Tuesday, January 7, 2014

What's the TRUE price you pay for cheap meat? Feceiation, a new term by me.

Animal husbandry is the raising of domesticated animals for use as food.  I think that when the term was first coined it meant something different than it does today.  In ancient times, animals were kept in better conditions, close to the home and hearth, treated with respect, fed foods that were of a quality that was comparable to what those raising the animals would eat.  The waste was disposed of in a manner that allowed it to return to the environment in a manner that was conducive to improvements in the land.  And finally, the animals were held with high esteem and their slaughter was an event that commanded reverence, and a sacred practice that allowed many families to rejoice in the rewards of healthful protein with little fear of contamination, diseases, and of course, death.  The science of animal husbandry progressed along a distinct path where various breeds of each animal were cross bred and better, more viable strains of every animal were produced.  And then in the 1950's, everything went sort of backwards.  That's when it all came crashing down as the drive to make money overtook the need to produce viable healthy animals for consumption.

Last October there was another outbreak of Salmonella poisoning from Foster Farms chicken products. The CDC estimates that at a minimum, 2 million Americans are infected with Salmonella poisoning annually.  At least 23,000 die each year.  December 2013, just last month, "Consumer Reports" addressed the Salmonella problem in chicken by doing their good works and testing chicken across the country.  Their results are that 97% of the chicken in stores is contaminated with not only Salmonella bacteria but a large number of other bacteria found in animal feces and many of which are resistant to antibiotics.  From Consumer Reports -"It’s unrealistic to expect that the uncooked chicken you buy won’t contain any potentially harmful bacteria. That’s one reason we advise you to prevent raw chicken or its juices from touching any other food and to cook it to at least 165˚ F...Yet some bacteria are more worrisome than others—and our latest tests produced troubling findings. More than half of the samples contained fecal contaminants. And about half of them harbored at least one bacterium that was resistant to three or more commonly prescribed antibiotics.”

Back in the 50's the new modern method of raising animals in close quarters made sense.  Stick all the animals in a Confined Animal Feeding Operation (CAFO) and you could maximize profits.  Fewer ranch hands needed, the mountains of feces everywhere could just be scooped up with front end loaders and taken and dumped where ever.  Feed was specialized, animals gained weight faster and all the stupid animals got sick.  Well, realistically they were living in their own shit.  They got sick.  Science triumphed and antibiotics came to the rescue.  Along with some other nasty stuff, like Arsenic.  When it was found out that animals could be fed Arsenic and antibiotics, they didn't get as sick and grew a little faster.  Even while sitting, standing, laying, eating, in their own feces.  Science is indeed a marvel.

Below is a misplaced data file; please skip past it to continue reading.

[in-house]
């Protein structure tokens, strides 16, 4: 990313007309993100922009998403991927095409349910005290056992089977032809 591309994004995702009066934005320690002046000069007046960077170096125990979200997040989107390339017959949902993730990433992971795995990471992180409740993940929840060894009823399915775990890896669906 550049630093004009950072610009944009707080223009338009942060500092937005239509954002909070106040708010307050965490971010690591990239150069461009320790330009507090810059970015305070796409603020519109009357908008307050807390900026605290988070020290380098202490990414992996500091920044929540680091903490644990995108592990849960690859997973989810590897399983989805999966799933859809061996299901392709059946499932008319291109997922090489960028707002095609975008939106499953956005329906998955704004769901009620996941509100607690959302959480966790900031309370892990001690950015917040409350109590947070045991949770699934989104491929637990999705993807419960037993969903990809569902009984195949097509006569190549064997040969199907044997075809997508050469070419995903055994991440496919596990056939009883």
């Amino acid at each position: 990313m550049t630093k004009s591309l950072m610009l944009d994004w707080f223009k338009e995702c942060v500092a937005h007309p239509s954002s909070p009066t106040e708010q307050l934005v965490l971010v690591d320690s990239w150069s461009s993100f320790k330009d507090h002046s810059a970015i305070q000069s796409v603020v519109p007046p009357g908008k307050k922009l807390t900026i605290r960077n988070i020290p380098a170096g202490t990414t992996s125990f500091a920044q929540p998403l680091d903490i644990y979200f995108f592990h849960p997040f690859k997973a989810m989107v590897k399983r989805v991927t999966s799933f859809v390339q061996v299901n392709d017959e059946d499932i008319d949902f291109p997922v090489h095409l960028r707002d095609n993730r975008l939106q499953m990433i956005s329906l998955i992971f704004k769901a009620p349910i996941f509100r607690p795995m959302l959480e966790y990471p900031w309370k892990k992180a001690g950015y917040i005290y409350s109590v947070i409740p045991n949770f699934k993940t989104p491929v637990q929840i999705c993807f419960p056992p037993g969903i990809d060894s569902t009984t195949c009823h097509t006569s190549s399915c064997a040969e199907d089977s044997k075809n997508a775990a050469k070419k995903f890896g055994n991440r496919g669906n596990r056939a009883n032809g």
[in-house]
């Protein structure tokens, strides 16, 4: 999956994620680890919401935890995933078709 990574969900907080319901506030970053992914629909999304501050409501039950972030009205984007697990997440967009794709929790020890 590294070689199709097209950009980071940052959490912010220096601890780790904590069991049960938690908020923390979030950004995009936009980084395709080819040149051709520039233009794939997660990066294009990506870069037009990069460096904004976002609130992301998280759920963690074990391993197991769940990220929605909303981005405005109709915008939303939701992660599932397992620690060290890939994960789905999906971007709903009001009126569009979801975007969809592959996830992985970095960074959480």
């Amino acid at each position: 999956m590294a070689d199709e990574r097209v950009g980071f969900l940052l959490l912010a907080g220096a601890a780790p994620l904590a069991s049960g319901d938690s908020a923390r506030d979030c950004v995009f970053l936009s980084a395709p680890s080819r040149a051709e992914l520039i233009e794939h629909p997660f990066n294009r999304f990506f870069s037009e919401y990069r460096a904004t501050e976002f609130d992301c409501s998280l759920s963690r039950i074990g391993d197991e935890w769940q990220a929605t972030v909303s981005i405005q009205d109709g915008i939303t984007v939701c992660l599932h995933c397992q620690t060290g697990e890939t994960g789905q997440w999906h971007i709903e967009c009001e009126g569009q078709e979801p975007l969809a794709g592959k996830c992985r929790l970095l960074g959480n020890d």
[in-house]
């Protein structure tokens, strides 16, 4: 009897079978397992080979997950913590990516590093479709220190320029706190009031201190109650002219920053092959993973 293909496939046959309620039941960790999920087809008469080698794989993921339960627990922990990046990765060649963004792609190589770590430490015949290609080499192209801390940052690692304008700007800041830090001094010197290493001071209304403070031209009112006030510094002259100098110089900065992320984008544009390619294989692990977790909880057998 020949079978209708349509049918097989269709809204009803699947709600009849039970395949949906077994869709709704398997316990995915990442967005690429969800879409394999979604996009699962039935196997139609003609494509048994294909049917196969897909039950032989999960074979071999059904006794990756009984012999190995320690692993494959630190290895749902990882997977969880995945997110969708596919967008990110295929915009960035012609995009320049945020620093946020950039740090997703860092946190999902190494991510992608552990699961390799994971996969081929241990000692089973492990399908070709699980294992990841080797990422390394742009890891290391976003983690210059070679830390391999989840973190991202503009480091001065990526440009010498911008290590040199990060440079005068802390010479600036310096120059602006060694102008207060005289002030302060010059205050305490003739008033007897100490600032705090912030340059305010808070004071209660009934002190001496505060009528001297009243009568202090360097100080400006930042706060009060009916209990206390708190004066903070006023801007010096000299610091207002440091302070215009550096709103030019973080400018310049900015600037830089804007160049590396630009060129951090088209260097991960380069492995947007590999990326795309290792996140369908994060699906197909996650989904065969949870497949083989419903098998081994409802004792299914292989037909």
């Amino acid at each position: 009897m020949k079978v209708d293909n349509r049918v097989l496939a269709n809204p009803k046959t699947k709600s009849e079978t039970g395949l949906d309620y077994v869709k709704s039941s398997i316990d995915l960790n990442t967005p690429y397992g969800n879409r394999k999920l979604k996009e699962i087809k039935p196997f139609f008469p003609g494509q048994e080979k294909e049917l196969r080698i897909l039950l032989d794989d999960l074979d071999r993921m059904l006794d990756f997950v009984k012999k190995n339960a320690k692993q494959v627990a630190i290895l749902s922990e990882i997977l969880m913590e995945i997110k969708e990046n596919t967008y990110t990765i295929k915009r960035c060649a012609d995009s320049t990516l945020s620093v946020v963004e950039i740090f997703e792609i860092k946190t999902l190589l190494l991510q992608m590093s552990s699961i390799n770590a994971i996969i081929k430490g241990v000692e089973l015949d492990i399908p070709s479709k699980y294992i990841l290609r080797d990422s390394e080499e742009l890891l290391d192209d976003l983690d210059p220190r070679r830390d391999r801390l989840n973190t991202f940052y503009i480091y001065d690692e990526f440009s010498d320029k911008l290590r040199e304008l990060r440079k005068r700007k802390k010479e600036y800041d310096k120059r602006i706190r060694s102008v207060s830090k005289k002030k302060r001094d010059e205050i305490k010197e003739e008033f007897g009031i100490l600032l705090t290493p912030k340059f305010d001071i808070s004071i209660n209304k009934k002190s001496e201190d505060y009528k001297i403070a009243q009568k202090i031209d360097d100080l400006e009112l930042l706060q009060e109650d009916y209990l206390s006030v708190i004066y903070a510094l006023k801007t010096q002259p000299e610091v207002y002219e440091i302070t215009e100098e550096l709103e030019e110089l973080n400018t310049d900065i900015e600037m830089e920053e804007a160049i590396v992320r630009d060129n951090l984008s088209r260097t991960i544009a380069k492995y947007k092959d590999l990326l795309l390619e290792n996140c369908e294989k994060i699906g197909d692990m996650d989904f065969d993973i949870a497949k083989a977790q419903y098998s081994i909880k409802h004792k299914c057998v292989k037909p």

Nature is as well, and the natural outcome of the process has been that bacteria are still thriving.  When you get sick, the doctor tells you to take all of the antibiotics, the full course.  That's because antibiotics never kill all the bacteria they come into contact with.  The object of treatment is to kill most of the infection, and then allow the human bodies' natural defenses to get rid of the few remaining stragglers.  The more you don't do that, the more bacteria are left that didn't get killed by the antibiotics.  And they soon begin to have resistance.  Same thing happens in chickens, pigs, cows and turkeys.  They all breed more and more bacteria that are no longer affected by antibiotics.  And as we all know, big business is profit driven, and so the orders go out to produce more, at less cost.  Pack the chickens and cows into the pens ever tighter, ever more feces, urine, uneaten food bits and antibiotic residues clinging to the bodies of animals that will soon be slaughtered for consumption by humans.  Feceiation.  The brand new symbiotic relationship that modern business has created that combines animals with bacteria and antibiotics in a pattern of growth wherein the fecal bacteria are so ingrained and so much a part of the entire animal that there is no way to remove them without destroying the end product itself, modern meat.

USDA regulations for the production of chickens allows each certified USDA inspector just one and a half seconds to inspect each chicken carcass as it passes before them.  They check each carcass for tumors, scabs, leftover bits of lungs, bile, organs and any feces that might be present from the mechanized slaughter, feather removal and eviseration.  And the USDA just allowed the carcass lines to speed up under pressure from the major chicken producers.  So they can make more money.

23,000 people die each year from Salmonella poisoning. EVERY YEAR.  The CDC estimates the death toll to be that high.  Estimates.  The reality is that we don't know how many are misdiagnosed by an ever overcrowded and overworked medical system. 

Ninety-Nine Cent Chicken sandwiches on sale everywhere at every fast food purveyor of fine quality healthy cuisine on every corner on every street in every city all across America.

Do you want that with or without a big ol' extra helping of the Hershey Squirts.

Feceiation, it's here to stay in corporate America.  The price to pay for profits and cheap chicken.

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